I think makeovers of slides or visuals is a great way to see what is possible in our own presentations. If we have never seen a visual used in a certain way before, we would never think of applying it to what we present. The makeovers that I use in my custom workshops are always the highlight of the day.
There are a couple of popular makeover challenges that the dataviz community uses each week or month to give people an opportunity to practice their skills and see what others came up with. Some are focused primarily on one tool and some are broader. One is a monthly challenge run by Cole Nussbaumer Knaflic of StorytellingWithData.com.
The September challenge asked readers to makeover a pair of pie charts that looks like it is a slide from a presentation (the challenge page is here). I rarely participate in these challenges but I thought this one offered some good reminders for business professionals when they are improving the visuals in their presentations.
When I initially looked at the challenge, I immediately thought of a clear slopegraph that showed the change in share for each region. Indeed, many of the submissions used this approach and I think it works well for the initial makeover.
But whenever we are improving how we show our data, whether it is operational data, financial data, marketing data, or any other data from our business, we need to look at what is behind the numbers. I went to the organization that the initial visual cites as the source for their data but could not find the data used for this original visual. It may be because it is for past years since I was able to easily find similar data for current time periods.
I always prefer to get the original data behind a visual so that I can see what insights the analysis can provide. One of the issues with the original visual is that it shows share of the total GDP contribution in each year but does not indicate the change in the total GDP value between the years. The share comes from raw values, and that is what I wanted to work with. The lesson for all presenters is to go back to the raw values to do your analysis, that is where you find the insights.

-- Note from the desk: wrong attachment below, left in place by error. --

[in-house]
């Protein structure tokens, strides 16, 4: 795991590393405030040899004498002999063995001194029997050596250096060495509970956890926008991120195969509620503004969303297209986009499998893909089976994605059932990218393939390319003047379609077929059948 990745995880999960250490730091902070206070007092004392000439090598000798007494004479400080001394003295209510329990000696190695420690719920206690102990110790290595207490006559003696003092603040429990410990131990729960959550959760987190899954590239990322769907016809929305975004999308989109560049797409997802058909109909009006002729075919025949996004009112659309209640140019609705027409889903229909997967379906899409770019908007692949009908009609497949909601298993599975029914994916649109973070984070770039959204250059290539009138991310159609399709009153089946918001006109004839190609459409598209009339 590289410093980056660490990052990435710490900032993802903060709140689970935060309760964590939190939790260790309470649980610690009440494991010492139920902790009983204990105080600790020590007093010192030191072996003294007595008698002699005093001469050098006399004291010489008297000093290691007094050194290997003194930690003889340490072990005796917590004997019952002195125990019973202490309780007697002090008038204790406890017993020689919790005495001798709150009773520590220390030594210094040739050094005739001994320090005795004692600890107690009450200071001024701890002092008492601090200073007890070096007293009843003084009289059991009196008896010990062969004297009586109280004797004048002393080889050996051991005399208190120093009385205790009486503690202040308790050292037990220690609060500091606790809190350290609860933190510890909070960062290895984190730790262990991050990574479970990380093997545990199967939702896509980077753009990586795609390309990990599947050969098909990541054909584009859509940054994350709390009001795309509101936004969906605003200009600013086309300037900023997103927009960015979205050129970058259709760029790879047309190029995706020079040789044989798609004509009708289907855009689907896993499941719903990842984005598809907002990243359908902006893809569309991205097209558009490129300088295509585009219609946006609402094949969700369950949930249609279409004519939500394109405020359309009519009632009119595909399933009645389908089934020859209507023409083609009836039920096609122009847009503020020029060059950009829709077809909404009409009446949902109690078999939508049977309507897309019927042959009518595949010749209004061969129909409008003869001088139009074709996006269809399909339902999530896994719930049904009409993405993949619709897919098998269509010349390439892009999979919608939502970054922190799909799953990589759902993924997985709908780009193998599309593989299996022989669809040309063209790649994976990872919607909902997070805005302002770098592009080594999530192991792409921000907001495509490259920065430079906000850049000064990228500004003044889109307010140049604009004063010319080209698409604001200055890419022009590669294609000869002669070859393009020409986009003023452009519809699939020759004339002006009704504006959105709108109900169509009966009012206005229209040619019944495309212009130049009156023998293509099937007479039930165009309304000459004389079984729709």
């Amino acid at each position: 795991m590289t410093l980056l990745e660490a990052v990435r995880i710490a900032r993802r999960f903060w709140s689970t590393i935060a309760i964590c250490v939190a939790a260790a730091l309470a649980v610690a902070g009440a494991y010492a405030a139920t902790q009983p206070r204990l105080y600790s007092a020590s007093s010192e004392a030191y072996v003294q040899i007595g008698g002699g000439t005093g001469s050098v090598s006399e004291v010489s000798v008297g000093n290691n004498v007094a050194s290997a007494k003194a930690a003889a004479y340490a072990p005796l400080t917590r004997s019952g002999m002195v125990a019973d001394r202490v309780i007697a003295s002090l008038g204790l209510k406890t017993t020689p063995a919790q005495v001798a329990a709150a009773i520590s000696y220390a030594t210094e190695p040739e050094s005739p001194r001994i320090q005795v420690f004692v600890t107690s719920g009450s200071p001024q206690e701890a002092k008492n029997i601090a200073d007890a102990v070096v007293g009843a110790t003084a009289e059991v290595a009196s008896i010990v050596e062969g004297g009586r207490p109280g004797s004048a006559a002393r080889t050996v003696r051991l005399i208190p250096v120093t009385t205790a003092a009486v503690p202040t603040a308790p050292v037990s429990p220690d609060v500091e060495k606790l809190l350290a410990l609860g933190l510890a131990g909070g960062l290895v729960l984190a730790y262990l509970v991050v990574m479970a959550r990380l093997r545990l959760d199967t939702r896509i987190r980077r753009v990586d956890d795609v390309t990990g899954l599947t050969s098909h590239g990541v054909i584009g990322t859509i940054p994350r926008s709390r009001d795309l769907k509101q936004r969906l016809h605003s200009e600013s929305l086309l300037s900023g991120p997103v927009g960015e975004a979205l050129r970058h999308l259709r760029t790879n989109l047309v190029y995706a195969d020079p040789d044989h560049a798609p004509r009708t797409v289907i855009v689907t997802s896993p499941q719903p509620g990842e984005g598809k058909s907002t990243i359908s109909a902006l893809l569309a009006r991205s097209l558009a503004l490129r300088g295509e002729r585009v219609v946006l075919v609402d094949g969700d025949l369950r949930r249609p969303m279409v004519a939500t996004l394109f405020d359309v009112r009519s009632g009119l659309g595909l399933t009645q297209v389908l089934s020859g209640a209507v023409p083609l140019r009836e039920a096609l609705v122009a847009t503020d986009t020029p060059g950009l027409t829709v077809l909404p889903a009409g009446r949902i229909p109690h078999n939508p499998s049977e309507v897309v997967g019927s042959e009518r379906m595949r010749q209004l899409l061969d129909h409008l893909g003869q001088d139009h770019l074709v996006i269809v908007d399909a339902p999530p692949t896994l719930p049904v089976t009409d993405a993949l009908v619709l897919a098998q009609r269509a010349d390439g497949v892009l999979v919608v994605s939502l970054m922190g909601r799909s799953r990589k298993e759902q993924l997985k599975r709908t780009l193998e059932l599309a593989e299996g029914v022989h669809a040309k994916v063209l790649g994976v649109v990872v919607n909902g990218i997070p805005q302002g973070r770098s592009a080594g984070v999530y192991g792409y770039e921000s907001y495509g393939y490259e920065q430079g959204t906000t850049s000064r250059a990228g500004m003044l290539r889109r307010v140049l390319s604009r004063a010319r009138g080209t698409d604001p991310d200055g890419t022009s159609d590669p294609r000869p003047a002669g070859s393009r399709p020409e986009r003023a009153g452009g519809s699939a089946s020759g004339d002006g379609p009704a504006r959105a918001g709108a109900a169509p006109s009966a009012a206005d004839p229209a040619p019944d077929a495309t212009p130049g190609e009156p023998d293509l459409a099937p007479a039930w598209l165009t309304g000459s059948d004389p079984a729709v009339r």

I used the values for direct GDP contribution here which could give a similar set of pie charts to the original visual but for the years 2017 to 2028E (estimated). Then I started to look at what messages would be important if I wanted to talk about the change between the two years. In analyzing the data, I decided on two messages.
First, there are clearly three regions that have much higher contribution to direct GDP than the other regions. They remain the top three in 2028E as well. I thought this was an important message. Second, I looked at the actual growth in direct GDP contribution in each of the regions. This calculation is only possible with the raw values. It would not be possible from the summarized pie chart data shown in the original visual. This analysis showed that three regions in Asia have much higher growth than the other regions. This became the second message.
Here is the slide I created.